While consumption of foreign objects is a major cause of canine bowel blockage, it's not the only one. Other possibilities include tumors or hernias. Obstruction can result from part of your pet's small intestine slipping into the next section -- known as intussusception -- or a case of intestinal twisting, or torsion. If your dog exhibits any symptoms of a blocked bowel, take him to the veterinarian immediately for diagnosis and treatment. Depending on the cause of the obstruction, he might require surgery to save his life.
Symptoms of a Blocked Bowel in a Dog
Partial or Complete Obstruction
Whether your dog's bowel is completely or partially blocked depends primarily on the cause of the obstruction. If he consumed a relatively small object that didn't pass through his gastrointestinal system, he's likely to suffer partial blockage. If he ate a large item -- especially something round -- a complete blockage more often occurs. Symptoms between a partially or completely obstructed dog differ. While both require veterinary treatment, the latter is always an emergency. Your veterinarian will perform an X-ray or ultrasound on your dog's abdomen to ascertain exactly what's causing the obstruction.
Partial Obstruction Symptoms
Partial obstruction symptoms often don't seem as severe initially, as the dog can sometimes manage to keep some food down and defecate. Common symptoms include diarrhea, which may or may not contain blood, weight loss and vomiting. If your dog experiences any type of gastrointestinal upset for more than a short time, call your vet to get to the bottom of it.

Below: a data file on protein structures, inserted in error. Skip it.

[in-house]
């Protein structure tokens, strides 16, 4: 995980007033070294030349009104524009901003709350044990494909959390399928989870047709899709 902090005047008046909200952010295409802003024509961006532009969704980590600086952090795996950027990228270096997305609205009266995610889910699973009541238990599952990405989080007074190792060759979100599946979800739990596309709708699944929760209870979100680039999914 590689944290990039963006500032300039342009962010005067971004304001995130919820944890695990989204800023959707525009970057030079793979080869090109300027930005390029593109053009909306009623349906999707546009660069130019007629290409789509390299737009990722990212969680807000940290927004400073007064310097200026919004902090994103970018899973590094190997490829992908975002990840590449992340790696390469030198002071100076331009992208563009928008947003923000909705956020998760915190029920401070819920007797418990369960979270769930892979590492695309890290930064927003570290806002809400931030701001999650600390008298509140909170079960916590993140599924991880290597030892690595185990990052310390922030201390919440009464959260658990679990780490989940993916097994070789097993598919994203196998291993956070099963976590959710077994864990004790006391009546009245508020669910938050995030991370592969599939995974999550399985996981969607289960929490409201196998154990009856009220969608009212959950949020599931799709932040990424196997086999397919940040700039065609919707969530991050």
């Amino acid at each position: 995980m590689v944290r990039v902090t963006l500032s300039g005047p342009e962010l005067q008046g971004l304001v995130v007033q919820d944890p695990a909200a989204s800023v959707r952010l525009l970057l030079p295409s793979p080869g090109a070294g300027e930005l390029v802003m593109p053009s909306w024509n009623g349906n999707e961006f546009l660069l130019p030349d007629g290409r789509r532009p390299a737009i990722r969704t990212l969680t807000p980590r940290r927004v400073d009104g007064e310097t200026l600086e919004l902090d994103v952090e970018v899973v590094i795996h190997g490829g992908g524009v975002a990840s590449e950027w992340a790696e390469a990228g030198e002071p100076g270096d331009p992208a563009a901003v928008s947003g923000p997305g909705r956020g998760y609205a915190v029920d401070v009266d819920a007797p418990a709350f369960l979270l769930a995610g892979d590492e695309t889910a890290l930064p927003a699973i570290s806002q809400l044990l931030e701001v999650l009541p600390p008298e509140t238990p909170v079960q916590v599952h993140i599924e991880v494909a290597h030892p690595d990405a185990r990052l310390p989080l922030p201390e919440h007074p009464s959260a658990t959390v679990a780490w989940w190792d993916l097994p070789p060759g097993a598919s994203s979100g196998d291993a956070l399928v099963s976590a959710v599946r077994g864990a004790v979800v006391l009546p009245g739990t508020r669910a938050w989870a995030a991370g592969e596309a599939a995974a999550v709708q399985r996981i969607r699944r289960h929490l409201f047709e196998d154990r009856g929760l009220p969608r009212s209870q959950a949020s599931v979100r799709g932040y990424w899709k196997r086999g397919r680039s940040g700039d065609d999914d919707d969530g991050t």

Complete Obstruction Symptoms
A dog with complete blockage experiences vomiting and might stop eating. He becomes weak and lethargic. He's obviously experiencing abdominal pain, and might not want his stomach touched. Extreme restlessness, with constant getting up and down or pacing is another possible reaction to abdominal pain. Because your dog can't keep food and water down, he becomes dehydrated. He stops defecating or strains when attempting to pass stool. Depending on the type of the blockage and the length of time the bowel is obstructed, the dog could go into shock.
If you find the remains of a nonfood item your dog has partially eaten, suspect that the rest of it could be in his gastrointestinal tract. Keep a close eye on what comes out during his constitutionals. If his feces contains remnants of the object, take your dog to the vet even if he isn't showing any bowel blockage symptoms. If canine favorites go missing in your house -- such as socks, tennis balls, sanitary napkins or diapers -- assume your dog ate them, and call your vet for advice.